There are a few important things to know before you buy this product.

1) Be prepared to spend time learning to use the software. While the tutorial that you get when you first install the software is helpful in getting started, there are so many commands that you really *need* to learn before you can use it effectively. I highly recommend the book Dragon NaturallySpeaking for Dummies by Stephanie Diamond. You can’t just read the book once and put it away. You have to really keep the book by your side and refer to it as you use the software.

2) Do not have any expectation that you will be able to stop using your hands and mouse. While the software is designed and advertised as a replacement for your hands, make no mistake: you will still need to use your hands. If you are particularly eloquent and careful, you probably won’t have to rely on your hands as much as if you are not particularly eloquent and careful. But even if you are in the former category, you will still need to use your hands.

3) You won’t necessarily save time by using the software. While Dragon is obviously less physically demanding, I have found that it probably takes more time to use Dragon than to type, and it is certainly more mentally taxing. I could almost certainly have typed this review more quickly than I have dictated it with Dragon. But then again, I’m a very fast typer.

4) This is a resource hog. I run a high-powered computer, and even when there is just one or two other applications open in addition to the application that I’m using Dragon for, I still experience problems with hangups and occasionally with freezes. One time it froze the entire computer so that I couldn't simply end the process using the task manager. Sometimes, when you say a command, the small command box that shows what command you just said stays on the screen even when the rest of the program seems to have moved on.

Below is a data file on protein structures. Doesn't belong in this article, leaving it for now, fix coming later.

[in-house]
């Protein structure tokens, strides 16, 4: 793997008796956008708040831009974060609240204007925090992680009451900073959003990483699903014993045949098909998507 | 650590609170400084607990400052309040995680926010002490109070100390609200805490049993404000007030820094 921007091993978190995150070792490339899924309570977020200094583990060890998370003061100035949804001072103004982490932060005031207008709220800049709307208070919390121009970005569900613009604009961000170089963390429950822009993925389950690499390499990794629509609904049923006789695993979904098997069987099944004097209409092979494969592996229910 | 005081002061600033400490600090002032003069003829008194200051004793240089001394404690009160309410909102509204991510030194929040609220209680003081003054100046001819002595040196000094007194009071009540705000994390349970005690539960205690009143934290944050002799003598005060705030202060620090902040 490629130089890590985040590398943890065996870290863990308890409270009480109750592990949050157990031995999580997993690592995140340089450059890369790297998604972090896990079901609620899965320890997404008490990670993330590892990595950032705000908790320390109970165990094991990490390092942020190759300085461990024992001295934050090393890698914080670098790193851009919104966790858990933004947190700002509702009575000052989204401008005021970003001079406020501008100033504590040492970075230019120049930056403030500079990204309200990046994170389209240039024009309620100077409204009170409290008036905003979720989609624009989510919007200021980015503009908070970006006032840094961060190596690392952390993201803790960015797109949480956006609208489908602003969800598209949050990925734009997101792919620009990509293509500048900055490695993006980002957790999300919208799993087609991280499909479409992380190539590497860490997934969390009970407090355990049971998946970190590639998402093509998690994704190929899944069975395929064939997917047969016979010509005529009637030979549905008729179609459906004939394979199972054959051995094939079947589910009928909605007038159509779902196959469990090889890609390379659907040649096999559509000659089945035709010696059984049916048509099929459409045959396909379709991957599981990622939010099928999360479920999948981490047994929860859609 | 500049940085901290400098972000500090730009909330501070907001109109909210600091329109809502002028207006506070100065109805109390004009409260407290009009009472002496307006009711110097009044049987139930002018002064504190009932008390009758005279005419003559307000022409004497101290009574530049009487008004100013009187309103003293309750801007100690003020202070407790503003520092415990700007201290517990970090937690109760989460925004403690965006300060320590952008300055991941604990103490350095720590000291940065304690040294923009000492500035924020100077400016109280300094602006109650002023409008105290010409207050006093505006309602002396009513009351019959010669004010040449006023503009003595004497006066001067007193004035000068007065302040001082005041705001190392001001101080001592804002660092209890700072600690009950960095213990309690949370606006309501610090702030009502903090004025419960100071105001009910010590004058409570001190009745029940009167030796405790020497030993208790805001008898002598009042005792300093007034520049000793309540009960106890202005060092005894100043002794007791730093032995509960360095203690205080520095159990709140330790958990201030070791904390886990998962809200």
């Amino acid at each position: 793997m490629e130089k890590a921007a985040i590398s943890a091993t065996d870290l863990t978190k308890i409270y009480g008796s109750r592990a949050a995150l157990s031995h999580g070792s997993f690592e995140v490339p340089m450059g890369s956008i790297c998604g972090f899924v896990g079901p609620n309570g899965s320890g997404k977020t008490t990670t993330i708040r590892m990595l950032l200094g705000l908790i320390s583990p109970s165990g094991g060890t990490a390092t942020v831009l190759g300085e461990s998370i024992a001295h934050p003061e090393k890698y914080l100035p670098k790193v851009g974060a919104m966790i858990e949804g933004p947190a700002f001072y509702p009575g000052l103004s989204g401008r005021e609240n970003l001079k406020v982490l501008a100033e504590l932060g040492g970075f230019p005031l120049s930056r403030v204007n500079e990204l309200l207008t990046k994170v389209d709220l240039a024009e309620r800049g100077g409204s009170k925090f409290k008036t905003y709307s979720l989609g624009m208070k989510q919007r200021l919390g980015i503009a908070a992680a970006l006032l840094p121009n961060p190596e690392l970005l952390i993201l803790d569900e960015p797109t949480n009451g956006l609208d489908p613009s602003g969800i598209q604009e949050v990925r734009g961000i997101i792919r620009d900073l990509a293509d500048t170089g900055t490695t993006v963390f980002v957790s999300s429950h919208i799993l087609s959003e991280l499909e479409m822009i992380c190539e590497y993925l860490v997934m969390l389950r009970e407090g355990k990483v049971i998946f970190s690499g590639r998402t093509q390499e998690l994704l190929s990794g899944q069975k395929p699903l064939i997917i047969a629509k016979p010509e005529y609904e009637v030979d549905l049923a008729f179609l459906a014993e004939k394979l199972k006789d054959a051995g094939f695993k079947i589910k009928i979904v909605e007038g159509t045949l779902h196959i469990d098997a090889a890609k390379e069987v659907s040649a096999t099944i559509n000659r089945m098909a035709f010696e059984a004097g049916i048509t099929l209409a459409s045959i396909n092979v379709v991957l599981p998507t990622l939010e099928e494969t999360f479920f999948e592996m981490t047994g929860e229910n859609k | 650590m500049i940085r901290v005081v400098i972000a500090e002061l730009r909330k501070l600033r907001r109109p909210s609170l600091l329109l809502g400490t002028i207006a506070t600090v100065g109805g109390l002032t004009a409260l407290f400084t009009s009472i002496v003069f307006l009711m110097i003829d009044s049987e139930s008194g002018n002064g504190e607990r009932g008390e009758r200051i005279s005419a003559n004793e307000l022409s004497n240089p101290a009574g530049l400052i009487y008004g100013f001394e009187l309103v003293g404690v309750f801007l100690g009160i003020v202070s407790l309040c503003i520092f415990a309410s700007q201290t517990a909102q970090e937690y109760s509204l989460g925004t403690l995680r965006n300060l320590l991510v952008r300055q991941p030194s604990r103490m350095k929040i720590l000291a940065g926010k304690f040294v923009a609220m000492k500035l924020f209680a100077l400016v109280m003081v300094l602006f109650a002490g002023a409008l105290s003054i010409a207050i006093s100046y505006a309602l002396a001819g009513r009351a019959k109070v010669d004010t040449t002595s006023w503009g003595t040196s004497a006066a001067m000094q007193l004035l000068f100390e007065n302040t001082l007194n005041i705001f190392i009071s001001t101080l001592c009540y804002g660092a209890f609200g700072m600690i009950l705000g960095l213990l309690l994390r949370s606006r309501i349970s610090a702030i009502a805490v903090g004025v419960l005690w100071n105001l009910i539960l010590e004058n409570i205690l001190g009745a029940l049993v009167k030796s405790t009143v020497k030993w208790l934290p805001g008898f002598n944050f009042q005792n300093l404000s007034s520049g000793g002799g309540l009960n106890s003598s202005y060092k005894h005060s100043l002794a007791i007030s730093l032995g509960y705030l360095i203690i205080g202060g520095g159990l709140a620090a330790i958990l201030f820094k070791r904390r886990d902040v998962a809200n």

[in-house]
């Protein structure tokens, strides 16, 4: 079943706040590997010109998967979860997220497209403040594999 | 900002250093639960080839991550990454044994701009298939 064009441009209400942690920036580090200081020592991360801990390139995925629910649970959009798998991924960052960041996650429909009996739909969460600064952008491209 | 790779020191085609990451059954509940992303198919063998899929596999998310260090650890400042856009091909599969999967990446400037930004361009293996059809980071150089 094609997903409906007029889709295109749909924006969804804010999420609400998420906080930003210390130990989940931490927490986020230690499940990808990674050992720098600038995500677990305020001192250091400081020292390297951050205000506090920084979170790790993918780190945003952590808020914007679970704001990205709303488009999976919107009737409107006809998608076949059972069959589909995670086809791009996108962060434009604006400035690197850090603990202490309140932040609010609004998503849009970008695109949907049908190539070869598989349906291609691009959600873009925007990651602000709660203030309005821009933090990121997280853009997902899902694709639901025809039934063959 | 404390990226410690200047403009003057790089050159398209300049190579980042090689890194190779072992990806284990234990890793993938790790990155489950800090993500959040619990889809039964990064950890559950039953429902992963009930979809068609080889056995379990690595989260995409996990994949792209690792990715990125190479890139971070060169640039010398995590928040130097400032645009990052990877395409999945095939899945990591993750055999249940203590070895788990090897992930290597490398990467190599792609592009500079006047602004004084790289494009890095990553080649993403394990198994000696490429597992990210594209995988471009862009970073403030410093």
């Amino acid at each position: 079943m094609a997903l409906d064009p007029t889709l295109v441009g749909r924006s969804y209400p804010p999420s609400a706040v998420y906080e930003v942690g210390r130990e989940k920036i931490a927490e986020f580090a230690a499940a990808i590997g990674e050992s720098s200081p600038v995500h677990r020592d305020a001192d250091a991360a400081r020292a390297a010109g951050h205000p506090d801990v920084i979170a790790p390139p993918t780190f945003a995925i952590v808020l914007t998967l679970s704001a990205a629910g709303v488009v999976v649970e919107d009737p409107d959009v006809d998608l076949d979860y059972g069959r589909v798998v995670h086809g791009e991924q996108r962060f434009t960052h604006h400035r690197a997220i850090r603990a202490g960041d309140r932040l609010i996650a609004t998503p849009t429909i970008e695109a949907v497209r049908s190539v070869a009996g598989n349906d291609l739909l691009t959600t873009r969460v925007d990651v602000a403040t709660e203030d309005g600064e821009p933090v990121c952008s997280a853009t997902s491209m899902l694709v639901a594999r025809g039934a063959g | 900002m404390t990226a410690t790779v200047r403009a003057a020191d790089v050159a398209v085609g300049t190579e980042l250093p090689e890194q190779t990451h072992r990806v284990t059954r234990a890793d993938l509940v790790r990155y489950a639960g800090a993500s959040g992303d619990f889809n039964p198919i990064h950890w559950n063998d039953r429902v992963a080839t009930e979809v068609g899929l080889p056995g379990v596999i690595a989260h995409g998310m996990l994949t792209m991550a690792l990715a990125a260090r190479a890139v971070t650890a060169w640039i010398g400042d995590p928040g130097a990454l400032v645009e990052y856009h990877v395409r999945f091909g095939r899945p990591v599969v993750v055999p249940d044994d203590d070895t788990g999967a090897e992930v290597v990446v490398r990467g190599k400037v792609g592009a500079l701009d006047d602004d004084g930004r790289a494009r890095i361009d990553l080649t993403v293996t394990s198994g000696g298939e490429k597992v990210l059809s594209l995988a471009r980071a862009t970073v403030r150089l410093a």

Unlike some of the reviewers, I didn’t have any problems with installing or setting up the software. But after a Windows update, Dragon no longer worked correctly. I had to uninstall it completely and reinstall it. The box doesn’t say how many computers you can install this on, so that something you should check into.

There are several missing features that I hope Nuance incorporates into future versions of the software because their absence is really annoying.

1) Right now you can’t format the text, e.g., underline or italicize or bold the text, beforehand. You have to do it retroactively. Right now you have to speak the words and then say “underline that” after you have spoken the words. As you can imagine, the software might not underline exactly the parts you want underlined. I would love to see the ability to do the equivalent of pressing Ctrl+U before the words you want underlined, say the words, and then press Ctrl+U again to resume normally.

2) It would be great if you could change or insert a single word within a phrase or sentence. Right now you have three options. You can have Dragon “correct” the word. The problem is, each of these corrections is and interpreted by Dragon as an error on their end, so it gets incorporated into the “learning” that Dragon does for each user. When it was a mistake on your end and not Dragon's end, you don’t want that happening because it could affect your future use of the software. The second option is to say “undo that” or “scratch that” to have Dragon delete last phrase that you said. Depending on your pauses, that could have been a pretty long phrase, so you would need to say it all again. A somewhat related but better option is to say “resume with [word before your mistake]” which essentially deletes everything you have said since that mistake.